This is the final part of a three part series covering the upcoming releases of competitive controllers for console gaming.
When I first set out to write this series and this particular letter, I was intending to argue about business models and competitive gaming history. As I laid it all out, however, I quickly started to realize that the crux of my point was neither of these things. Instead it had become about open competition and giving the gamers what they want.
When I was younger I, like a lot of the MLG community, owned an Xbox and liked to play Halo: CE with my friends. This meant purchasing three extra controllers and playing four player split-screen. To save money, we purchased some third-party controllers which, quite frankly, were all really awful (I’m looking at you MadCatz). We’d always fight over who could use the first-party controller since the other ones sucked so bad.
It is amazing that over the past 10 years or so, I’ve been using that same joystick and all of the other options haven’t improved either.
We’re finally going to see some controllers that, hopefully, will bring some long overdue improvements to the controllers that we spend so much time with. Best of all, we’re finally seeing different companies get involved all at around the same time. Microsoft has been the only company making controllers and they had no motivation to improve them, given that they had the best on the market.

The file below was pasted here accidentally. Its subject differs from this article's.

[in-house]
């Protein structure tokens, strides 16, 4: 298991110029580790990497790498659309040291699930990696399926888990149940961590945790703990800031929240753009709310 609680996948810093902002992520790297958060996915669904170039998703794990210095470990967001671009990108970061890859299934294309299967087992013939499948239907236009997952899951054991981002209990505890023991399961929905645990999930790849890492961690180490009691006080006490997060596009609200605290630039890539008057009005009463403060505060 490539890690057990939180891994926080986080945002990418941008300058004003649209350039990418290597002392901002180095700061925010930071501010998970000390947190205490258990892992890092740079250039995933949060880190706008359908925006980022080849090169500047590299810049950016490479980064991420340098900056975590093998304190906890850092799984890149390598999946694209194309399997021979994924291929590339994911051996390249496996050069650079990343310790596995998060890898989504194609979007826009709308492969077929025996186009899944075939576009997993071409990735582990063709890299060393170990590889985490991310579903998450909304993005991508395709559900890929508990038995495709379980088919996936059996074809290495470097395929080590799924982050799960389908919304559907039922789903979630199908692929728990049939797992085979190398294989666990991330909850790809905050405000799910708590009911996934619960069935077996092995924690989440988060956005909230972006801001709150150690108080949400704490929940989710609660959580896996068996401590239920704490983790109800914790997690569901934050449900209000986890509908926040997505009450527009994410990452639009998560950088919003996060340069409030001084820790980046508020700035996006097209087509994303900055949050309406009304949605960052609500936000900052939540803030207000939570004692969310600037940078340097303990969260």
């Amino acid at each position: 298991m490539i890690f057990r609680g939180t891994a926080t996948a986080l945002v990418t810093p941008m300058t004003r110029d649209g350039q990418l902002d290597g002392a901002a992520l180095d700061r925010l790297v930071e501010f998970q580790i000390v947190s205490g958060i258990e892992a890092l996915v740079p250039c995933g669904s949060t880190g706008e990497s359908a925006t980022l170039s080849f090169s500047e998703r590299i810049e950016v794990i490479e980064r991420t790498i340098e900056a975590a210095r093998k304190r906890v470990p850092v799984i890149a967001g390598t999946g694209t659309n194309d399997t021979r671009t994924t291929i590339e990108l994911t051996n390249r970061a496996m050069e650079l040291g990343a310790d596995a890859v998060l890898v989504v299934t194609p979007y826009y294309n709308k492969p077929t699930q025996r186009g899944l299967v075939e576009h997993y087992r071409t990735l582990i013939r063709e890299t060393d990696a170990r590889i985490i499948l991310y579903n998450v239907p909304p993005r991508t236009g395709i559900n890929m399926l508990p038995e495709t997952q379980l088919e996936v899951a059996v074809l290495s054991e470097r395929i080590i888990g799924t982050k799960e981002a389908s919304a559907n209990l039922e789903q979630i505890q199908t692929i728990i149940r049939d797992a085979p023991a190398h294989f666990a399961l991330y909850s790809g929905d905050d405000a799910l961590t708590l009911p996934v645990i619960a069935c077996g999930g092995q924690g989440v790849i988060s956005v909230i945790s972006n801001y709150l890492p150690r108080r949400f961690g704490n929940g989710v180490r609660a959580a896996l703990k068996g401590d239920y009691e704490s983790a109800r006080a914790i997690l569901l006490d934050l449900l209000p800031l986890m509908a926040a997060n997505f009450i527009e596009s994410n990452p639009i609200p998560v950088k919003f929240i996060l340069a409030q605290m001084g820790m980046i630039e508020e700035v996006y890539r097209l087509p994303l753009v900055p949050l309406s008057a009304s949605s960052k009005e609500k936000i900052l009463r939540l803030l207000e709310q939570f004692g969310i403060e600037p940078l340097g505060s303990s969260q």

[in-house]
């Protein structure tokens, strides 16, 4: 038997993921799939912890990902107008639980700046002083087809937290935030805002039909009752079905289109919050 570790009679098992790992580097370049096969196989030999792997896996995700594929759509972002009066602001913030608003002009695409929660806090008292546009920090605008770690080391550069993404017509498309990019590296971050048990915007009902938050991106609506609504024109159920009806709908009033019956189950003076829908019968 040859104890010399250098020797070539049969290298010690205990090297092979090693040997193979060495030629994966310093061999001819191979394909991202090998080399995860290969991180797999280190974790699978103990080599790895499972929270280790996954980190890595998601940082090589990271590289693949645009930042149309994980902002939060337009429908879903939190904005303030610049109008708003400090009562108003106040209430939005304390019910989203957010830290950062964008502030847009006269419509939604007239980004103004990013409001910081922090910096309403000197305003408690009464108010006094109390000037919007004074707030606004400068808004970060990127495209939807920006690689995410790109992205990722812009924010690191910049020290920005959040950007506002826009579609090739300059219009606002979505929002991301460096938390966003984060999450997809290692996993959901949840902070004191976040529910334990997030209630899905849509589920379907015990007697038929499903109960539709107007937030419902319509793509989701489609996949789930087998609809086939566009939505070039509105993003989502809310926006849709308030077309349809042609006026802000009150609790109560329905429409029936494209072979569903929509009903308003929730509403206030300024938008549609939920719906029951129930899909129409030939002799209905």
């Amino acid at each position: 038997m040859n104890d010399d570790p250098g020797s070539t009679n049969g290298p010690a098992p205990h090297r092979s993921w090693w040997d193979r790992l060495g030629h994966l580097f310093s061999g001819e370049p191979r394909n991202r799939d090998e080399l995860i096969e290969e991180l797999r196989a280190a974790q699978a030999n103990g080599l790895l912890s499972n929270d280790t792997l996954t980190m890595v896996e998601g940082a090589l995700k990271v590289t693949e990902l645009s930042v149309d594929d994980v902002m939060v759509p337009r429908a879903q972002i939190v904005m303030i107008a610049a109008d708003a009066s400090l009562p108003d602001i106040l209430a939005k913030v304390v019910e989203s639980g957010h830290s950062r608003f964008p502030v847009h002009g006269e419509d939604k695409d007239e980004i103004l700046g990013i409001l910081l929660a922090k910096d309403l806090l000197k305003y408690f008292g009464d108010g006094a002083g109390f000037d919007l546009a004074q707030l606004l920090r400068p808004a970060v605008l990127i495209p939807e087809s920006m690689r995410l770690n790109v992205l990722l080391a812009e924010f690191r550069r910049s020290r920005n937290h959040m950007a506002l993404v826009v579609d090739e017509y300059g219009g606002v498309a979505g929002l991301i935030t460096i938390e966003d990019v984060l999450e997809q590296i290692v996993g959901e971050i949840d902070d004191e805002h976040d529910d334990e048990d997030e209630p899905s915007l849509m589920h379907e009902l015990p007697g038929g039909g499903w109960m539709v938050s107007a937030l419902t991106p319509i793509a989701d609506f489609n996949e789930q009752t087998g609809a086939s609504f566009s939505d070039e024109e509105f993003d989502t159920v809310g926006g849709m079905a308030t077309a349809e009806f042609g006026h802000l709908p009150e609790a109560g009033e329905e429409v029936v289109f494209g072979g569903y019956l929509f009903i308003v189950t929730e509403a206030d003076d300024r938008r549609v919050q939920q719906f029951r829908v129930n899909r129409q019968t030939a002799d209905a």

To: Major League Gaming
When you first announced your partnership with MadCatz, I had to shake my head. Not because I felt MadCatz wouldn’t make a good competitive controller, but because it was a move that could be very bad for the players if you don’t handle this correctly. In the past, your sponsorships have meant exclusive rights to the Pro Players and no competing brands on the main stage. It hasn’t been said one way or the other if you plan on holding this rule with the MadCatz sponsorship, but I will say this:
Please don’t ever limit pro players, or any players, to using one controller. Let the best controller win and let the companies compete to improve those controllers over time. This generates money in our competitive gaming sector while also ensuring the players get better controllers, which in turn makes the shots better and matches more exciting.
Sundance, you appeared on Live on Three and said the following in regards to competing sponsors not being able to advertise at events:
“I want to get to a place where I don’t need to do it. One day I would love for you guys to roll in wearing your freakin’ logo’d up shit and I would love for everybody to know what some of those logos are. For them not to all be endemic to the gaming industry. I’d like for guys to be rolling up and taken care of. But we’re not there yet. If we were it would be an amazing thing to be there already.
Nobody wants that day to come faster than me.”